Wait and See
California officials don't expect one definitive statement on stimulus reporting rules from the federal government. Instead, details will emerge on a program-by-program basis, Takai said.
She recently raised some of the reporting questions with auditors from the U.S. Government Accountability Office (GAO). Audit teams from the agency will be stationed in California and 15 other states for the next several years to monitor stimulus spending and the results it produces.
"I felt the GAO was very cooperative. They came out early so they could hear what we thought about the issues and challenges," Takai said. "The final decisions rest with OMB [Office of Management and Budget]. But we gave them input they could take back to OMB."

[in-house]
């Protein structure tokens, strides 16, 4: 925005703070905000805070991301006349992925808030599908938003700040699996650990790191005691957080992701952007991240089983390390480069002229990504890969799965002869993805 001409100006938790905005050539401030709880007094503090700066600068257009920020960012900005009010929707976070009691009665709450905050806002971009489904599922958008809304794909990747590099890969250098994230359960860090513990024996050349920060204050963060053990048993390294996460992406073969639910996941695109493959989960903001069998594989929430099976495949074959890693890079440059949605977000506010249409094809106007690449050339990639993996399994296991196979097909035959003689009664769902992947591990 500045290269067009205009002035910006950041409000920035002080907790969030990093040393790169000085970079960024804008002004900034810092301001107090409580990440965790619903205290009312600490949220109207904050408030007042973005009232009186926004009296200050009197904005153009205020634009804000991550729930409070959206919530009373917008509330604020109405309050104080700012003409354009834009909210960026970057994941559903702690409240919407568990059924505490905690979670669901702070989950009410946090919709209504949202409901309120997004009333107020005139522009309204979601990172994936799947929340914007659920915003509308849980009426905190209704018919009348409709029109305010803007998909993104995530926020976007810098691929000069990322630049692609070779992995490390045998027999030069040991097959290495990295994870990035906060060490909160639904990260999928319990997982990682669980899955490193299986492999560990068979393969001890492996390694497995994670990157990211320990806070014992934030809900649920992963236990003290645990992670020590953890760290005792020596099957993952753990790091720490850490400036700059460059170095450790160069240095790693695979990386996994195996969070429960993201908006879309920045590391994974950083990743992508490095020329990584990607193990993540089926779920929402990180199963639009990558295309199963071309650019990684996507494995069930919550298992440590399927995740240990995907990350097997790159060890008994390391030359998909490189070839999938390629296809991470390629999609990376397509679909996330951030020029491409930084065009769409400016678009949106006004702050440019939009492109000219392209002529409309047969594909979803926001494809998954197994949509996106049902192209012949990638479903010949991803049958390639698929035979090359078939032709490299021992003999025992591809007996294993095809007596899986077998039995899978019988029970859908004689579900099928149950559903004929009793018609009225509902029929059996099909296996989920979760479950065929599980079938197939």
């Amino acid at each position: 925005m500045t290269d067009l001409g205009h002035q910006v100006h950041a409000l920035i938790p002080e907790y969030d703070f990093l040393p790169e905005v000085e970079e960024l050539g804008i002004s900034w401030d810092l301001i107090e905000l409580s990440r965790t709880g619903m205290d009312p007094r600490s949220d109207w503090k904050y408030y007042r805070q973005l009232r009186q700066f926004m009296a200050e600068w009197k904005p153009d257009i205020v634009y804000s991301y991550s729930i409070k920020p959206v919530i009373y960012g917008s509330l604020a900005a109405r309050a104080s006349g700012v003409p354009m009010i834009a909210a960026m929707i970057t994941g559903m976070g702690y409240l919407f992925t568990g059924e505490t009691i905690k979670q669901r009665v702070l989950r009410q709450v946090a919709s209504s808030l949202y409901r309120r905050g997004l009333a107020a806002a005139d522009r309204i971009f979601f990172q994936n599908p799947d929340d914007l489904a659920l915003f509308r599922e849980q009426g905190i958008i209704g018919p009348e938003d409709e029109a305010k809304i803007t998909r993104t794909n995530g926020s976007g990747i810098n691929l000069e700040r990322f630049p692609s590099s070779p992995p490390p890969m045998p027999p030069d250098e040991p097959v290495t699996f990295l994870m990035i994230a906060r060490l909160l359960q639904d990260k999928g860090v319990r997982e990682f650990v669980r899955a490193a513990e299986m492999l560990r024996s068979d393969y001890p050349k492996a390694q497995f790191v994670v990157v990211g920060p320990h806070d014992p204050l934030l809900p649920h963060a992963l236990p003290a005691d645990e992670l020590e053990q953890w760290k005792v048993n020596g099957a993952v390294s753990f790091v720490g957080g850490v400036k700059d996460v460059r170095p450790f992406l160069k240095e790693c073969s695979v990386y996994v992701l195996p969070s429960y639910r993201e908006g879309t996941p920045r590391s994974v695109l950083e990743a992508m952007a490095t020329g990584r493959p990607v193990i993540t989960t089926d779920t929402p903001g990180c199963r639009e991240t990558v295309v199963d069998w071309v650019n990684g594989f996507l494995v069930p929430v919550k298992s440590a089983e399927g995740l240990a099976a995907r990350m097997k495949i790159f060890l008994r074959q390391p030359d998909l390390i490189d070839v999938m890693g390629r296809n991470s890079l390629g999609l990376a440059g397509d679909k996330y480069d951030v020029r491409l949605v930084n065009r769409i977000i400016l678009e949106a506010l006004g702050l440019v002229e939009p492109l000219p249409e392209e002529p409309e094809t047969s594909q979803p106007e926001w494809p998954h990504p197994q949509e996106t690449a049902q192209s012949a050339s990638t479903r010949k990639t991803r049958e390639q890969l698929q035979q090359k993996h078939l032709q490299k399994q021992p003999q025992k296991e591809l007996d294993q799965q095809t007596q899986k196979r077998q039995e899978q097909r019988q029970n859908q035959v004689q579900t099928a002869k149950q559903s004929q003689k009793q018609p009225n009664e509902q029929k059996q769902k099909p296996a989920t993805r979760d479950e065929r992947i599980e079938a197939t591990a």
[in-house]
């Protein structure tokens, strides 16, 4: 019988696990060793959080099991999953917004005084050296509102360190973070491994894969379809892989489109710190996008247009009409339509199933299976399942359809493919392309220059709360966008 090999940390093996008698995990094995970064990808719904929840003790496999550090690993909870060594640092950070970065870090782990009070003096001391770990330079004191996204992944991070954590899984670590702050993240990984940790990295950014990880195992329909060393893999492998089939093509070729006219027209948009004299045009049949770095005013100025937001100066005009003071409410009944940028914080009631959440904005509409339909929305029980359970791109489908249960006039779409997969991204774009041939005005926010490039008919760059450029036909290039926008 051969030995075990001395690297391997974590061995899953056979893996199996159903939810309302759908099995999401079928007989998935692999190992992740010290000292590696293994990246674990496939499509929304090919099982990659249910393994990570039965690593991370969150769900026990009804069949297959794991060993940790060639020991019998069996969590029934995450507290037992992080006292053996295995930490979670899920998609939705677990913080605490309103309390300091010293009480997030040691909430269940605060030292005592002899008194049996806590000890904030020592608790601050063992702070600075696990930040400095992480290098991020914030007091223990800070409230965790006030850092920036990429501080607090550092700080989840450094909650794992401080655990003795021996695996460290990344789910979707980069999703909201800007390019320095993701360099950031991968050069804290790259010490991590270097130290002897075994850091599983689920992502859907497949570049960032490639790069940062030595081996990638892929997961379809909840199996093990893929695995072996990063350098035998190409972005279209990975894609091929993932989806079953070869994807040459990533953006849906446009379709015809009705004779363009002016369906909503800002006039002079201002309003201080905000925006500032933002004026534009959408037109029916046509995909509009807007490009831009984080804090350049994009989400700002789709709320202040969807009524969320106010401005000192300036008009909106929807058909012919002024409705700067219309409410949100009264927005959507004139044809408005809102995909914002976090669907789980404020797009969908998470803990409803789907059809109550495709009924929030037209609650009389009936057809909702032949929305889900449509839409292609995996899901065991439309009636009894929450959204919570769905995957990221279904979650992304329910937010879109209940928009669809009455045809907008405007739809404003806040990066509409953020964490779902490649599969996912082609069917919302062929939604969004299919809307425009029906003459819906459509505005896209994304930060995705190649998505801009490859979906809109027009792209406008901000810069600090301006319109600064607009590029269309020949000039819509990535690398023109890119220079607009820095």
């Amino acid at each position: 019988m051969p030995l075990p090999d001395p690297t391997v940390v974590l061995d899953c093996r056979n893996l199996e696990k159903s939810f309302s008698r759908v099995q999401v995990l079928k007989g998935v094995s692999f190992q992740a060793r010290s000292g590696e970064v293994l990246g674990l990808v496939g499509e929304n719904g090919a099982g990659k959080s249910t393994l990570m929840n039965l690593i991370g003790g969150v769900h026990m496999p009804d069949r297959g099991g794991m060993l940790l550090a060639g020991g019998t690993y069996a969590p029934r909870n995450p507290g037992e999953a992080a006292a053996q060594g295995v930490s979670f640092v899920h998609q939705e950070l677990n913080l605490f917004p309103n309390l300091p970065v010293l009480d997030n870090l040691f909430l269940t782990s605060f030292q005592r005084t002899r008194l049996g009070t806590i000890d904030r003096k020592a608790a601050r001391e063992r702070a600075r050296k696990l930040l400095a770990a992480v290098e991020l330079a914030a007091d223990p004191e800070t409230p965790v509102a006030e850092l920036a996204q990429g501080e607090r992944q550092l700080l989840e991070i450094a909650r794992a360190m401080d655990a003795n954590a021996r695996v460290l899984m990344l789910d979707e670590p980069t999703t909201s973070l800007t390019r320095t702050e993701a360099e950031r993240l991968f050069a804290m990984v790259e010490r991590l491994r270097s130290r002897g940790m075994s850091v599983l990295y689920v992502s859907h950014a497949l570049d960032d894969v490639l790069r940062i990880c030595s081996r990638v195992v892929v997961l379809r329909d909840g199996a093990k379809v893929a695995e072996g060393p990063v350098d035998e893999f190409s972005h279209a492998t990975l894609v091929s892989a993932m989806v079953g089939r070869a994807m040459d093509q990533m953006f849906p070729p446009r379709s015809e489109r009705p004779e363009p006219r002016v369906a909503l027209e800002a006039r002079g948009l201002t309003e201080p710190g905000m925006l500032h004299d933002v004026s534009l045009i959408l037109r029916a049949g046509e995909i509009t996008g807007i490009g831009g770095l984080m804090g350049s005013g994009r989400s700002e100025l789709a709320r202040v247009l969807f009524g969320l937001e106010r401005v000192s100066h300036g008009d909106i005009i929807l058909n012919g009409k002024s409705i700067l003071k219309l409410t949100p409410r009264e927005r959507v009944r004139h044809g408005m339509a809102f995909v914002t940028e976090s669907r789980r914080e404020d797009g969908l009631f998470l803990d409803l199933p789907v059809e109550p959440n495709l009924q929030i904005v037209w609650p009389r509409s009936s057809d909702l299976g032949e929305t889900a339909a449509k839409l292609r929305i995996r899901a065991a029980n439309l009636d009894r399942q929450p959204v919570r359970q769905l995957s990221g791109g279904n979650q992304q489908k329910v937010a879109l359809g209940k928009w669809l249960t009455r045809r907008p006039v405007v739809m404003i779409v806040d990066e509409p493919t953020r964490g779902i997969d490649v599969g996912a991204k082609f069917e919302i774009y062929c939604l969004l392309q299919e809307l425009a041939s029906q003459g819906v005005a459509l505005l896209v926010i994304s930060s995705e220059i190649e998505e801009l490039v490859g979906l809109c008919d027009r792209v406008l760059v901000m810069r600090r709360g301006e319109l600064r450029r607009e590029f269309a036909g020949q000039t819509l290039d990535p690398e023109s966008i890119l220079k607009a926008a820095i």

Who Pays the Bill?
Another question is who pays for stepped-up reporting and transparency efforts triggered by the stimulus package. Like nearly 40 other states, California has launched a special Web site to show citizens how stimulus dollars are being spent. For now, California is adding up the costs of its monitoring and accountability activities in the hope that federal funds will pick up at least part of the tab.
"In some areas, we have heard that there may be dollars for administrative support," Takai said. "But we don't think those dollars are very large, and it's not clear to us where they are."